AF: Selecta is interested in where its coffee comes from, who grows it, and how it gets from farm to cup. Because of this, we’re committed to building meaningful trading relations with our partners and farmers through our long-term collaboration and agreements.

We use traceability systems to increase transparency in our supply chain and showcase the positive social and environmental impact of our coffee sourcing. We started testing and using these systems in 2022 and aim to further expand this approach among coffee trades over time.

Through our partnerships with platforms such as Beyco, a global independent coffee connection and trading platform on blockchain and Rainforest Alliance and Fairtrade archives, we trace Pelican Rouge coffee back to its origin. We collaborate with multiple partners such as traders, cooperatives, washing stations or even individual smallholder farms to increase supply chain visibility.

What steps do you take to ensure consistency in the taste and quality of your coffee for a mass market?

AF: The first step in ensuring consistently good coffee is having a stringent quality check procedure for our green beans. This involves approving pre-shipment samples and stipulating our acceptance parameters, then matching our landed samples to those parameters.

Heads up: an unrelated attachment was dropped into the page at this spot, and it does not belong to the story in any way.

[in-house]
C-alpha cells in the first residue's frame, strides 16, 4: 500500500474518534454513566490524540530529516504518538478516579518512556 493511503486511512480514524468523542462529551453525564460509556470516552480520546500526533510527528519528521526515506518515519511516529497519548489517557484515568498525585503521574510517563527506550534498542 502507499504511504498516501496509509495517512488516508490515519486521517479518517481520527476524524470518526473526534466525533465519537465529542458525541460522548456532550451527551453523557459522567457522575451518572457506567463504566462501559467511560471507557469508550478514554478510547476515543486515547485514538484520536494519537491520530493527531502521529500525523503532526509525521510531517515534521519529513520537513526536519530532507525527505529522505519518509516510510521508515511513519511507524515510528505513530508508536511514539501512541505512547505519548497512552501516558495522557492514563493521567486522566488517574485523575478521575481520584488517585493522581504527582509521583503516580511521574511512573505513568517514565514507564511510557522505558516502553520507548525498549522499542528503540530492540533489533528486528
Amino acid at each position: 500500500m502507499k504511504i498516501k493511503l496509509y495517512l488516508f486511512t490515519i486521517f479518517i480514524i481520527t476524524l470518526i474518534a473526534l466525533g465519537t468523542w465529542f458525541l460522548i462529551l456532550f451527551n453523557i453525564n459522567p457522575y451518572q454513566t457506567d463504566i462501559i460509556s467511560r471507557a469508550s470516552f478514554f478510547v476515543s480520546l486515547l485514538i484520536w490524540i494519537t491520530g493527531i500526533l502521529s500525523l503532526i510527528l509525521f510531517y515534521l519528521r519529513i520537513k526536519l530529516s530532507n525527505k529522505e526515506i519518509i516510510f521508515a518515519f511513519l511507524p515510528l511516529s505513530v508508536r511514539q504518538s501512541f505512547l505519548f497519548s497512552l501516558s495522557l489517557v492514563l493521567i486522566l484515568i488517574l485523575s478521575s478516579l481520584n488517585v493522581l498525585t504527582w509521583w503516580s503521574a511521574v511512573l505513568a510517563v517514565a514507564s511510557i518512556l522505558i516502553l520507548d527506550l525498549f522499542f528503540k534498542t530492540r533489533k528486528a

All our coffee is checked on arrival to the roaster before being transferred into the silo system. We are looking for key markers like moisture and defects before it can ‘pass’ and be accepted.

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We roast small samples and further taste check the coffee in a cupping. These are essential steps to assure consistency in the final product and flavour profile our consumers will experience. All roasts are profiled and monitored constantly by our technical team and final samples are brewed accordingly to verify their quality.

In addition to the coffee testing, we also quality check our finished goods, with highly automated packing lines to ensure consistency and accuracy throughout the process. There are strict parameters and spot line checks our quality check team have their hands full, but this is essential to success for Pelican Rouge.

Can you tell us about your sourcing process for coffee beans, and how you select the right beans for your blends?